Early in his volunteering journey, Paul Kane heard about a case of a young Canberra girl who was abandoned by her parents.
“It is beyond my understanding how a mother and father can pack up their family home and possessions, load it on a trailer, secure the family dog on the back seat and relocate to Queensland, leaving their 14-year-old daughter behind to fend for herself without support, infrastructure or even identification,” he said.
Mr Kane is a Canberran, a grandfather and the chairperson on the volunteer board for homegrown charity Raw Potential, which provides flexible, pro-active and mobile outreach services for socially disadvantaged people aged 12 to 24.
Its focus is to empower at-risk young people to break the cycle of poverty by creating opportunities for a brighter future.
“Just like that young girl, our clients are raw, both in terms of age and life experiences,” Mr Kane said.
“Many are suffering homelessness, have mental health issues or are the subject of domestic violence or drug use.
“They are often extremely isolated and disengaged from mainstream service providers. So we’ve made Raw Potential a safe and unique space for them to utilise.”
The program is inclusive, working to provide early intervention and support such as housing, health care, employment, financial assistance, education and life skills coaching.
One central point of difference is that it is mobile and can take its services to those who need them via the Raw Potential van.
“Often these kids can slip through the cracks because they’re difficult to deal with or too hard to contact. It is for this reason our outreach workers go out and engage with young people in their space and at a time that suits the young person,” Mr Kane said.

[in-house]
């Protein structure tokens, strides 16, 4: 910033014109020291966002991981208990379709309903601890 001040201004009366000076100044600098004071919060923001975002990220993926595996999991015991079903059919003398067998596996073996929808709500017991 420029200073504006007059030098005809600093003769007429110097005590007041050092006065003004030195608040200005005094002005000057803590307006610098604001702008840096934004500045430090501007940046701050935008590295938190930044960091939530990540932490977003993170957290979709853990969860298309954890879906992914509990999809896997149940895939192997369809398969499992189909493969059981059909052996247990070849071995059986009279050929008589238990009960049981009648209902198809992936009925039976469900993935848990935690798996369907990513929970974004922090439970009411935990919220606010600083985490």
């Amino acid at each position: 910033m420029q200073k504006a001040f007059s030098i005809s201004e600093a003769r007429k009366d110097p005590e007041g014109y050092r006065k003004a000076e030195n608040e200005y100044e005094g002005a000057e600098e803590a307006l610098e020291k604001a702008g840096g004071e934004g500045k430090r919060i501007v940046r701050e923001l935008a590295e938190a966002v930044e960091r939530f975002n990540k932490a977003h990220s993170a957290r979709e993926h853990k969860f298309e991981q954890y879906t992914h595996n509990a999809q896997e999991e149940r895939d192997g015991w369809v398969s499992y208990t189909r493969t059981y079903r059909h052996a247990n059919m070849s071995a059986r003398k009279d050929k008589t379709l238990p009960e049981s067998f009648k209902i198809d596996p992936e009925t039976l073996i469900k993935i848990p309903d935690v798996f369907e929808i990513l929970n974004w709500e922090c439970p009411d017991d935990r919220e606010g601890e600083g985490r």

“This means the kids feel comfortable connecting with us.
“We work with a young person as an individual or as part of a support team and provide a holistic approach.”
Over the past 34 years of continuous operation Raw Potential has assisted more than 10,000 young people.
By providing a non-threatening, non-judgmental environment Mr Kane said they can generally win a young person’s trust.
“We don’t have all the solutions, but if we can connect with the young person and work out what they need, we have access to many other organisations and charities we can link them to,” he said.
Volunteers often deal with a dozen young people at a time who have multiple and complex needs and often require months to work through.
Other times, their problems may be resolved simply by assisting them in procuring a driver’s licence so they can work, or helping them create a resume.
Mr Kane said they once had a young girl battling mental health issues that loved horses, so Raw Potential organised to pay for and take her to weekly horse riding lessons.
“This simple activity materially improved her sense of worth and confidence because she discovered that she could place her trust in something,” he said.
“In this case it was a horse and, in turn, this allowed her to start to trust people.”
Homelessness is also a common and complex issue the charity deals with that has no simple solution.
“Raw Potential works hard to find emergency accommodation for young people and often pays for a room in a hotel for a couple of nights to ensure the young person is safe,” Mr Kane said.
“Other times, the best they can do is provide a swag and show the young person somewhere that might be a little safer than where they’re currently sleeping.”
Paul said the biggest challenge Raw Potential faces is the need for more outreach workers to meet the growing demand for their services. However their ability to recruit is limited by funding.
“We are very fortunate to have the long term and generous support of the Snow Foundation and our sponsors such as the Synergy Group, the Hands Across Canberra local business community and individual donors,” he said.
“Our charity is local, highly effective and wants to help give young people a chance.”
Find out how you can help create a brighter future for Canberra’s at-risk youth on the Raw Potential website.